Though the warrantless search that led to a man’s drug- and firearm-related convictions was lawful, a divided panel of the Indiana Court of Appeals was stumped on how to resolve the “conundrum” of when or if the man’s gun can be returned to him.
In Darnell Cleveland v. State of Indiana, 18A-CR-2298, Indianapolis Metropolitan Police Officers Eric Parrish and Nickolas Smith stopped a Ford Explorer after observing the vehicle speeding and learning the license plate number was registered to a Chevrolet. As the officers approached the vehicle, they smelled raw marijuana.
While searching the vehicle’s driver — who had an outstanding warrant — for weapons, Smith saw passenger Darnell Cleveland walking away with a gold bag. Cleveland complied with an order to drop the bag, which Smith later opened and found a handgun and two baggies of marijuana.
Cleveland admitted the gun was his and said he knew about the marijuana, but claimed he had “nothing to do with” the drugs. He was later charged with one count of carrying a handgun without a license and one count of possession of marijuana, both as Class A misdemeanors.
At his trial, Cleveland objected to the admission of the marijuana and gun, arguing the evidence was obtained from an unconstitutional search. He argued later that the state lacked probable cause to arrest him, but the Marion Superior Court overruled both objections and found him guilty as charged.
Cleveland was sentenced to an aggregate 365 days, all suspended, and was ordered to pay a $50 public defender fee. The trial judge also ordered that his gun be destroyed.
The Indiana Court of Appeals upheld Cleveland’s convictions on Monday, with Judge John Baker writing that the automobile exception to the Fourth Amendment’s prohibition against warrantless searches extended to the gold bag because the bag was inside the vehicle when officers initially believed the vehicle contained contraband.
“The probable cause to stop and search the vehicle and its contents was established from the beginning, and said probable cause did not cease the moment Cleveland exited the vehicle and walked away,” Baker wrote. “If this were the case, passengers — even those as compliant, respectful, and non-violent as Cleveland — would have license to abscond with contraband from police presence to avoid any possibility of arrest for themselves or for those still inside the vehicle.”
The search was also lawful under the Indiana Constitution, Baker said, because the smell of marijuana emanating from the car and the discrepancy in the license plate’s registration created a “strong suspicion” of illegal activity. Further, Cleveland had already been detained as part of the initial stop, and the officers had authority to defuse the “precarious situation” when Cleveland began to walk away.
The appellate court likewise upheld the $50 public defender fee, imposed against Cleveland without an indigency hearing, noting Indiana Code section 35-33-7-6(c) does not require a hearing. Further, though the judge did not make an explicit indigency finding, the panel said the record reveals that “(t)he trial court did its due diligence by inquiring into Cleveland’s financial abilities and making an implicit finding about Cleveland’s indigency status.” But in a footnote, the court said it’s best practice to make explicit indigency findings.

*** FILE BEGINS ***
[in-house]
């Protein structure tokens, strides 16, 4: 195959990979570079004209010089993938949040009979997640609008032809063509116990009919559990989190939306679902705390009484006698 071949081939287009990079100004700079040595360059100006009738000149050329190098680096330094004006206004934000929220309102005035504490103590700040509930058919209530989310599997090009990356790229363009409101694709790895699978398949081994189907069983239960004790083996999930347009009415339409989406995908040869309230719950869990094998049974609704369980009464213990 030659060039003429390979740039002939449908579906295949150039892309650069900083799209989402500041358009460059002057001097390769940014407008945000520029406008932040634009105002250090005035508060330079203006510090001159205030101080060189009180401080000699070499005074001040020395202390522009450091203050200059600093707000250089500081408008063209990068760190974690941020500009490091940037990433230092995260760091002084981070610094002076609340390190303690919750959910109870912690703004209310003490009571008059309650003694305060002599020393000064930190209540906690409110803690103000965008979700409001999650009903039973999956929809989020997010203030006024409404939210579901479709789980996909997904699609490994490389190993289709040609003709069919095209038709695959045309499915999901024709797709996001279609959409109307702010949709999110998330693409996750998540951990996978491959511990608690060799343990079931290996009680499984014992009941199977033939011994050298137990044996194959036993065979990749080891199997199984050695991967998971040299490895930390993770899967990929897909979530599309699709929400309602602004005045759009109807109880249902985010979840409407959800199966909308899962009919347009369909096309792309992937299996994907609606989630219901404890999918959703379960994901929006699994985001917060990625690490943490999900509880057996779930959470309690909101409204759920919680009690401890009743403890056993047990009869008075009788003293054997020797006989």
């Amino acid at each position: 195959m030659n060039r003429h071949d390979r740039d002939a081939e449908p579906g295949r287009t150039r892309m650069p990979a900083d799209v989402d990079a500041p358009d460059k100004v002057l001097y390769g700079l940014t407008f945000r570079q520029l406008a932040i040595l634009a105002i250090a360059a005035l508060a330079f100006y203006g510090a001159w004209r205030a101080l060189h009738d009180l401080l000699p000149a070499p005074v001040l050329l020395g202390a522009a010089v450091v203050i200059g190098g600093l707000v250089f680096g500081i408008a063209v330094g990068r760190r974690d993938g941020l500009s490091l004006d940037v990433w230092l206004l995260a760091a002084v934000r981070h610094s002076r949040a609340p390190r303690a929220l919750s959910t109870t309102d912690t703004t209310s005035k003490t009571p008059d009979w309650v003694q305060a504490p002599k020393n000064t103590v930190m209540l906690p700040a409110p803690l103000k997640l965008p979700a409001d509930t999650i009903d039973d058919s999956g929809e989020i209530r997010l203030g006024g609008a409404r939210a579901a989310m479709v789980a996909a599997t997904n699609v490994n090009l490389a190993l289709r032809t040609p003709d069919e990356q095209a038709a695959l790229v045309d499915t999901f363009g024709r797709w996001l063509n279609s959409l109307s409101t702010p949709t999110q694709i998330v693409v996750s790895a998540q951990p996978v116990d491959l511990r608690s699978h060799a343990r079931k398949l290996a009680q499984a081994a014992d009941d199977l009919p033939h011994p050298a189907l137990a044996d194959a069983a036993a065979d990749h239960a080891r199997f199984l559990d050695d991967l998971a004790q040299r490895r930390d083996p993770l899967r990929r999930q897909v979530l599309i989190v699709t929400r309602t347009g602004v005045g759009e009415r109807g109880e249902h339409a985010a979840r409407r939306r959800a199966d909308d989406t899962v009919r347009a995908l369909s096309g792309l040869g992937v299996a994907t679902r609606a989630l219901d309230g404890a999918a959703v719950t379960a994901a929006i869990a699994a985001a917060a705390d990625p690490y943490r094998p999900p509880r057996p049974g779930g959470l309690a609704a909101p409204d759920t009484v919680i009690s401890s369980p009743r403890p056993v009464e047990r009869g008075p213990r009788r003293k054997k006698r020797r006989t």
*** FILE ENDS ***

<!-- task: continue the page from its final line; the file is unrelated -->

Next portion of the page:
But Cleveland did secure a partial victory when the appellate court found error in the trial court’s order for Cleveland’s gun to be destroyed. Relying on Trice v. State, 114 N.E. 3d 496, 501 (Ind. Ct. App. 2018), Baker said the “misuse of firearms” that allows for guns to be withheld post-conviction, as contemplated in Indiana Code § 35-47-3-2(b), does not include “mere possession.”
Even so, the appellate panel stopped short of ordering the return of Cleveland’s gun, noting he is still not licensed to carry the weapon, “and the trial court does not have the authority to return the firearm directly to Cleveland.”
“As of now, given our lack of statutory guidance, we order that the IMPD must withhold Cleveland’s firearm until a proper solution becomes available,” Baker said. “This is a conundrum that only our General Assembly can resolve.”
The case was remanded.
Judge Cale Bradford dissented in part from the majority opinion, in which Baker was joined by Judge Margret Robb. Bradford’s dissent focused on the issue of the handgun, with the dissenting judge writing that the reasoning of Trice is “unpersuasive.”
Noting Cleveland told law enforcement he was carrying the weapon for protection, Bradford said the defendant was “’using’ the handgun for self-defense by carrying it with him.”
“This use becomes misuse, however, when the person is not legally entitled to carry that handgun,” he said. “I conclude that the authorities were well within their rights to seize and destroy Cleveland’s handgun.”
Bradford further wrote that the decisions in Nicoson v. State, 938 N.E.2d, 660 (Ind. 2010), and Mickens v. State, 742 N.E.2d 927 (Ind. 2001) – which the Trice court relied on – are not applicable here. Thus, he would affirm the trial court in all respects.